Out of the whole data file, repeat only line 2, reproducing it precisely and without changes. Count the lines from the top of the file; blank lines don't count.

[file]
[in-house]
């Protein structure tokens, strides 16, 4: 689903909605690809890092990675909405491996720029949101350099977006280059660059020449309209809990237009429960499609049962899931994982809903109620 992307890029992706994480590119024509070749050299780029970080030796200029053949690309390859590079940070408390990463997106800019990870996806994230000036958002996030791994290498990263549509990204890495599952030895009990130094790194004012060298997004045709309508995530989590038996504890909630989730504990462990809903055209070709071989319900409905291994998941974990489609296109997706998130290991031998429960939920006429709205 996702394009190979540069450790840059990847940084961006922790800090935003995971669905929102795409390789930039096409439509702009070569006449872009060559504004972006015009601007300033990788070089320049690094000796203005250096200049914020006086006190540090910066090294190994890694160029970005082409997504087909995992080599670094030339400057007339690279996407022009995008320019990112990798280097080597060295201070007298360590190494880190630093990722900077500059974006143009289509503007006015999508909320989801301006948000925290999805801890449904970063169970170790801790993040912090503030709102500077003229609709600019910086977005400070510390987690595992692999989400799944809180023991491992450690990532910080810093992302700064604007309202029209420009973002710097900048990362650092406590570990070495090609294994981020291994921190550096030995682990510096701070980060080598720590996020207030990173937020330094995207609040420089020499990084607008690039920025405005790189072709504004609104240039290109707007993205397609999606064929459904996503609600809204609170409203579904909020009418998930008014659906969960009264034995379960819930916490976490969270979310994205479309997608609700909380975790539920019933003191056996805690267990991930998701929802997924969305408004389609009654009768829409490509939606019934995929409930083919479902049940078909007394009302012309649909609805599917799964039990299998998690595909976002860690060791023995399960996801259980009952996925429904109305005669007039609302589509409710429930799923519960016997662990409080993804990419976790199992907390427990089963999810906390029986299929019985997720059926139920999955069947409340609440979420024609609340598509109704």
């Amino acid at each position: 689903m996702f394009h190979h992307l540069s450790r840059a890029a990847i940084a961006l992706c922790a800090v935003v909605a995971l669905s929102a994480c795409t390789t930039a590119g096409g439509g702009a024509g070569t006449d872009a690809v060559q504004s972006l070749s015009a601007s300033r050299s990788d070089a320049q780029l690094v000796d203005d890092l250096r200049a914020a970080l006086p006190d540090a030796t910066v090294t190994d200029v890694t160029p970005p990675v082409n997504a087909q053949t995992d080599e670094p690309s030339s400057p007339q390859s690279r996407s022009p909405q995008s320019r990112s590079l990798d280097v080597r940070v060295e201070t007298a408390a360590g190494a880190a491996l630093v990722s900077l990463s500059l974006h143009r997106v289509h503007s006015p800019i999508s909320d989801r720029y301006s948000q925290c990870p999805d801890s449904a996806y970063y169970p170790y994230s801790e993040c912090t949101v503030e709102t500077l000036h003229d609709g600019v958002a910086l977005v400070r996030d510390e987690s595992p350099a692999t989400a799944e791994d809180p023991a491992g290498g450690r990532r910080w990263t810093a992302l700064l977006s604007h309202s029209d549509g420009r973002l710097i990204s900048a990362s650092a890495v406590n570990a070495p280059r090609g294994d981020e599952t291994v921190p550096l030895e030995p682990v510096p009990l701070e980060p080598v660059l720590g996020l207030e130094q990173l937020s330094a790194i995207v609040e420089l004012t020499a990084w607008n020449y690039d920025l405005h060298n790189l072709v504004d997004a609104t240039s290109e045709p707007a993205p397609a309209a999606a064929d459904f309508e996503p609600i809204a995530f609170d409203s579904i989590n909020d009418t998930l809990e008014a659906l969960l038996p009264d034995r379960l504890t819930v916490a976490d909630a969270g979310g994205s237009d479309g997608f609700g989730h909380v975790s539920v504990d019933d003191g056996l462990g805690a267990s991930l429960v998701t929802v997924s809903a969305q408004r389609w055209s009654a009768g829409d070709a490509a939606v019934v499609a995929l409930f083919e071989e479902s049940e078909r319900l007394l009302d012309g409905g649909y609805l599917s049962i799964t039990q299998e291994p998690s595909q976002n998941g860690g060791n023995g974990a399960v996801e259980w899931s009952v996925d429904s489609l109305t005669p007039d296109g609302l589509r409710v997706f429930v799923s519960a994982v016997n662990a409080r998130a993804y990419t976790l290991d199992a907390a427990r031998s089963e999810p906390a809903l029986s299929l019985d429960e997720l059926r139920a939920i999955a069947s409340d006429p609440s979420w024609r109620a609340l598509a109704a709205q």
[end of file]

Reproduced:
């Protein structure tokens, strides 16, 4: 689903909605690809890092990675909405491996720029949101350099977006280059660059020449309209809990237009429960499609049962899931994982809903109620 992307890029992706994480590119024509070749050299780029970080030796200029053949690309390859590079940070408390990463997106800019990870996806994230000036958002996030791994290498990263549509990204890495599952030895009990130094790194004012060298997004045709309508995530989590038996504890909630989730504990462990809903055209070709071989319900409905291994998941974990489609296109997706998130290991031998429960939920006429709205 996702394009190979540069450790840059990847940084961006922790800090935003995971669905929102795409390789930039096409439509702009070569006449872009060559504004972006015009601007300033990788070089320049690094000796203005250096200049914020006086006190540090910066090294190994890694160029970005082409997504087909995992080599670094030339400057007339690279996407022009995008320019990112990798280097080597060295201070007298360590190494880190630093990722900077500059974006143009289509503007006015999508909320989801301006948000925290999805801890449904970063169970170790801790993040912090503030709102500077003229609709600019910086977005400070510390987690595992692999989400799944809180023991491992450690990532910080810093992302700064604007309202029209420009973002710097900048990362650092406590570990070495090609294994981020291994921190550096030995682990510096701070980060080598720590996020207030990173937020330094995207609040420089020499990084607008690039920025405005790189072709504004609104240039290109707007993205397609999606064929459904996503609600809204609170409203579904909020009418998930008014659906969960009264034995379960819930916490976490969270979310994205479309997608609700909380975790539920019933003191056996805690267990991930998701929802997924969305408004389609009654009768829409490509939606019934995929409930083919479902049940078909007394009302012309649909609805599917799964039990299998998690595909976002860690060791023995399960996801259980009952996925429904109305005669007039609302589509409710429930799923519960016997662990409080993804990419976790199992907390427990089963999810906390029986299929019985997720059926139920999955069947409340609440979420024609609340598509109704």